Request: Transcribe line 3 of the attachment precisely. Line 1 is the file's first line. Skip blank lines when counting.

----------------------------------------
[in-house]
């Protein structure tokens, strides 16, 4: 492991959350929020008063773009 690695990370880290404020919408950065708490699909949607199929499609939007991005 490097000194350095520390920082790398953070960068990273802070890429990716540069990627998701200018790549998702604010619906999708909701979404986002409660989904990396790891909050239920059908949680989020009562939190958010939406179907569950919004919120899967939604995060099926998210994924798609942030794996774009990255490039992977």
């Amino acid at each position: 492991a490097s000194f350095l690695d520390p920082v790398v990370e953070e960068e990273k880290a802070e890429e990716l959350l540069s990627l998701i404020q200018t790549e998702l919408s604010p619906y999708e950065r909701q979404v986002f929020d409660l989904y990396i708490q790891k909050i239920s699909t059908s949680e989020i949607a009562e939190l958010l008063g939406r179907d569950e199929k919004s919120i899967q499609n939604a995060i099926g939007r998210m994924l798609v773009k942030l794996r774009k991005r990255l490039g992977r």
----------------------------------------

């Amino acid at each position: 492991a490097s000194f350095l690695d520390p920082v790398v990370e953070e960068e990273k880290a802070e890429e990716l959350l540069s990627l998701i404020q200018t790549e998702l919408s604010p619906y999708e950065r909701q979404v986002f929020d409660l989904y990396i708490q790891k909050i239920s699909t059908s949680e989020i949607a009562e939190l958010l008063g939406r179907d569950e199929k919004s919120i899967q499609n939604a995060i099926g939007r998210m994924l798609v773009k942030l794996r774009k991005r990255l490039g992977r």